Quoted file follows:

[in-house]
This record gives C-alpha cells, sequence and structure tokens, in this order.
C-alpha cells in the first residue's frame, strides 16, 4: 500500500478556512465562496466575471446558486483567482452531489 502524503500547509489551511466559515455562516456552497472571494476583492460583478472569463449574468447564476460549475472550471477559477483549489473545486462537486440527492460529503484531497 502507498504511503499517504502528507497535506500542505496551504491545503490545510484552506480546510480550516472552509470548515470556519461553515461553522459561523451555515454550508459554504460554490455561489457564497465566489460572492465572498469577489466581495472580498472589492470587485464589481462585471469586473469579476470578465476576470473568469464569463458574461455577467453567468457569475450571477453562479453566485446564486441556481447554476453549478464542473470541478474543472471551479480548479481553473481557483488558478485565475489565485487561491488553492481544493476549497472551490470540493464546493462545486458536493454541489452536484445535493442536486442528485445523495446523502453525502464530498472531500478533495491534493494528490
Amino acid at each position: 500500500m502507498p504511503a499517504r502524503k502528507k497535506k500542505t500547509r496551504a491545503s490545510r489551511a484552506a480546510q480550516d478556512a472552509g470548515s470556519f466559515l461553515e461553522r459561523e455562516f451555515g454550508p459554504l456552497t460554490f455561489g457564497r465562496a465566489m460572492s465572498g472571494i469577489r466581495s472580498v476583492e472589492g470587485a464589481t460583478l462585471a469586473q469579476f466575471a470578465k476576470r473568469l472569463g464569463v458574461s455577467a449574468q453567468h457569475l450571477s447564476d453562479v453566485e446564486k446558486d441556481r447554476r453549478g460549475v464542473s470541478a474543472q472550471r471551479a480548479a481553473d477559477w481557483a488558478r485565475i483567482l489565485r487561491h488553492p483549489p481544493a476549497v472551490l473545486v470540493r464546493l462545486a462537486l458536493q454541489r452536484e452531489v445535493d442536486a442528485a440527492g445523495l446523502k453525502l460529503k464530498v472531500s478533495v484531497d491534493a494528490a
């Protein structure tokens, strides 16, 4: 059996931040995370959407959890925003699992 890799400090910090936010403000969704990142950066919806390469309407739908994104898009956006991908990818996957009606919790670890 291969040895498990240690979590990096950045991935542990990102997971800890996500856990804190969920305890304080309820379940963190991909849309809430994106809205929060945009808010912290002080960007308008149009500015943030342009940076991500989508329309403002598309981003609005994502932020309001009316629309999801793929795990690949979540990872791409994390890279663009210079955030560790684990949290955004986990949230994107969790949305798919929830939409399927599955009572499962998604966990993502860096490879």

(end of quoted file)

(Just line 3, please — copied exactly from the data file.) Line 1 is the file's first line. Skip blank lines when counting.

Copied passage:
C-alpha cells in the first residue's frame, strides 16, 4: 500500500478556512465562496466575471446558486483567482452531489 502524503500547509489551511466559515455562516456552497472571494476583492460583478472569463449574468447564476460549475472550471477559477483549489473545486462537486440527492460529503484531497 502507498504511503499517504502528507497535506500542505496551504491545503490545510484552506480546510480550516472552509470548515470556519461553515461553522459561523451555515454550508459554504460554490455561489457564497465566489460572492465572498469577489466581495472580498472589492470587485464589481462585471469586473469579476470578465476576470473568469464569463458574461455577467453567468457569475450571477453562479453566485446564486441556481447554476453549478464542473470541478474543472471551479480548479481553473481557483488558478485565475489565485487561491488553492481544493476549497472551490470540493464546493462545486458536493454541489452536484445535493442536486442528485445523495446523502453525502464530498472531500478533495491534493494528490